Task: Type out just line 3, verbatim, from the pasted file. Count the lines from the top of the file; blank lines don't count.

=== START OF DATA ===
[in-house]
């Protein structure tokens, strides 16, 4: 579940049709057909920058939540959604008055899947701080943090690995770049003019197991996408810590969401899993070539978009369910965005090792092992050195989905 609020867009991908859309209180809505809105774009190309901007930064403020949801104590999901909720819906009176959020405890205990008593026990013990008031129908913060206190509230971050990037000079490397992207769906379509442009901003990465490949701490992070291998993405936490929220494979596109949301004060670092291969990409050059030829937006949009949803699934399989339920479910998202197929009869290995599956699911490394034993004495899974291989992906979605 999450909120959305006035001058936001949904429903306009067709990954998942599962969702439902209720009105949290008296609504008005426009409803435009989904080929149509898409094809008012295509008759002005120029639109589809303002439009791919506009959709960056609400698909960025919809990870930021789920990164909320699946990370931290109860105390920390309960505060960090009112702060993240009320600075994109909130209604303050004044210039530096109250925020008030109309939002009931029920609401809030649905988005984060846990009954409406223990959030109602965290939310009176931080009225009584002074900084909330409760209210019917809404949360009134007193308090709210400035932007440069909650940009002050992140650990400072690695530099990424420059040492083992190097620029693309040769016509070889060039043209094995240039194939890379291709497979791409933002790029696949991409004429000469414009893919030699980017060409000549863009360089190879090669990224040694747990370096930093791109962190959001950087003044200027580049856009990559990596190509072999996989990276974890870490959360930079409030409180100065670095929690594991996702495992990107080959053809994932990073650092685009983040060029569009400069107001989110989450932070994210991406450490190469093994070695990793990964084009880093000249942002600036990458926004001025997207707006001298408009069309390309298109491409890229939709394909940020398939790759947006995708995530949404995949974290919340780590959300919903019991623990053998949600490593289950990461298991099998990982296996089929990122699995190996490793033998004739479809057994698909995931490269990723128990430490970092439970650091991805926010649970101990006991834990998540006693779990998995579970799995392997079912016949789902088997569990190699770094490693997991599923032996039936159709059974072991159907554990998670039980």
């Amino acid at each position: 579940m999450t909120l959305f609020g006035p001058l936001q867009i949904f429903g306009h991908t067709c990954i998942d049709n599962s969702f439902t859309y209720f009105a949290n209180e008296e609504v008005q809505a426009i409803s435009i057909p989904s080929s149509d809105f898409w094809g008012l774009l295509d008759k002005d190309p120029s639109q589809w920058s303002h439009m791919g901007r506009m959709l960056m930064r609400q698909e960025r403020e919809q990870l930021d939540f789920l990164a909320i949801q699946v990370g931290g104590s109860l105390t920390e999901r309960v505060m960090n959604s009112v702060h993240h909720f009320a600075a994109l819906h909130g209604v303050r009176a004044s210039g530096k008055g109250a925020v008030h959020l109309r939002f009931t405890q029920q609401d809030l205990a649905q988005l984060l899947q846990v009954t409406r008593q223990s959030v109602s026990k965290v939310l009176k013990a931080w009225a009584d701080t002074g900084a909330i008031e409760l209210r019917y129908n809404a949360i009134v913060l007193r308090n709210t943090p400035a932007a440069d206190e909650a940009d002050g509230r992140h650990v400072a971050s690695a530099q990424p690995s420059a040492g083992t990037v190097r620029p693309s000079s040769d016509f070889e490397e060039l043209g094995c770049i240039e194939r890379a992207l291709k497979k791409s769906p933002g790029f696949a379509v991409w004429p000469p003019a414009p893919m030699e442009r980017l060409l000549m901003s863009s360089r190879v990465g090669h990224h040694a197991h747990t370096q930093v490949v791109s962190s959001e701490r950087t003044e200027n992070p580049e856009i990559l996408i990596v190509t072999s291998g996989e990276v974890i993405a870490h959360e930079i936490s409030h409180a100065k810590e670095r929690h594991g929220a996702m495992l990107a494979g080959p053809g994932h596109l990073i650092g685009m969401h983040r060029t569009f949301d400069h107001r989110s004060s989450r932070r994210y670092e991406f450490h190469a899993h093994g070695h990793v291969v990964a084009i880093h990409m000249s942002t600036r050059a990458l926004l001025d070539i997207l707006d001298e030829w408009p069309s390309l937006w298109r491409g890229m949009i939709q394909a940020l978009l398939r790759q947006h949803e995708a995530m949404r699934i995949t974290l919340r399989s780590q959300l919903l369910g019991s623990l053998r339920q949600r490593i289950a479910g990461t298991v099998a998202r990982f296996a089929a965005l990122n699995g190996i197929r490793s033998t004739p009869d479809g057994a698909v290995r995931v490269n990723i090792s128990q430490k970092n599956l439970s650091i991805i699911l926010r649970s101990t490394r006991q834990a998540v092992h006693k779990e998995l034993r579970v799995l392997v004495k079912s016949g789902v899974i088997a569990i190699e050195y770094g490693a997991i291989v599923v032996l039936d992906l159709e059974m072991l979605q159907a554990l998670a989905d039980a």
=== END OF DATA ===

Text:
């Amino acid at each position: 579940m999450t909120l959305f609020g006035p001058l936001q867009i949904f429903g306009h991908t067709c990954i998942d049709n599962s969702f439902t859309y209720f009105a949290n209180e008296e609504v008005q809505a426009i409803s435009i057909p989904s080929s149509d809105f898409w094809g008012l774009l295509d008759k002005d190309p120029s639109q589809w920058s303002h439009m791919g901007r506009m959709l960056m930064r609400q698909e960025r403020e919809q990870l930021d939540f789920l990164a909320i949801q699946v990370g931290g104590s109860l105390t920390e999901r309960v505060m960090n959604s009112v702060h993240h909720f009320a600075a994109l819906h909130g209604v303050r009176a004044s210039g530096k008055g109250a925020v008030h959020l109309r939002f009931t405890q029920q609401d809030l205990a649905q988005l984060l899947q846990v009954t409406r008593q223990s959030v109602s026990k965290v939310l009176k013990a931080w009225a009584d701080t002074g900084a909330i008031e409760l209210r019917y129908n809404a949360i009134v913060l007193r308090n709210t943090p400035a932007a440069d206190e909650a940009d002050g509230r992140h650990v400072a971050s690695a530099q990424p690995s420059a040492g083992t990037v190097r620029p693309s000079s040769d016509f070889e490397e060039l043209g094995c770049i240039e194939r890379a992207l291709k497979k791409s769906p933002g790029f696949a379509v991409w004429p000469p003019a414009p893919m030699e442009r980017l060409l000549m901003s863009s360089r190879v990465g090669h990224h040694a197991h747990t370096q930093v490949v791109s962190s959001e701490r950087t003044e200027n992070p580049e856009i990559l996408i990596v190509t072999s291998g996989e990276v974890i993405a870490h959360e930079i936490s409030h409180a100065k810590e670095r929690h594991g929220a996702m495992l990107a494979g080959p053809g994932h596109l990073i650092g685009m969401h983040r060029t569009f949301d400069h107001r989110s004060s989450r932070r994210y670092e991406f450490h190469a899993h093994g070695h990793v291969v990964a084009i880093h990409m000249s942002t600036r050059a990458l926004l001025d070539i997207l707006d001298e030829w408009p069309s390309l937006w298109r491409g890229m949009i939709q394909a940020l978009l398939r790759q947006h949803e995708a995530m949404r699934i995949t974290l919340r399989s780590q959300l919903l369910g019991s623990l053998r339920q949600r490593i289950a479910g990461t298991v099998a998202r990982f296996a089929a965005l990122n699995g190996i197929r490793s033998t004739p009869d479809g057994a698909v290995r995931v490269n990723i090792s128990q430490k970092n599956l439970s650091i991805i699911l926010r649970s101990t490394r006991q834990a998540v092992h006693k779990e998995l034993r579970v799995l392997v004495k079912s016949g789902v899974i088997a569990i190699e050195y770094g490693a997991i291989v599923v032996l039936d992906l159709e059974m072991l979605q159907a554990l998670a989905d039980a």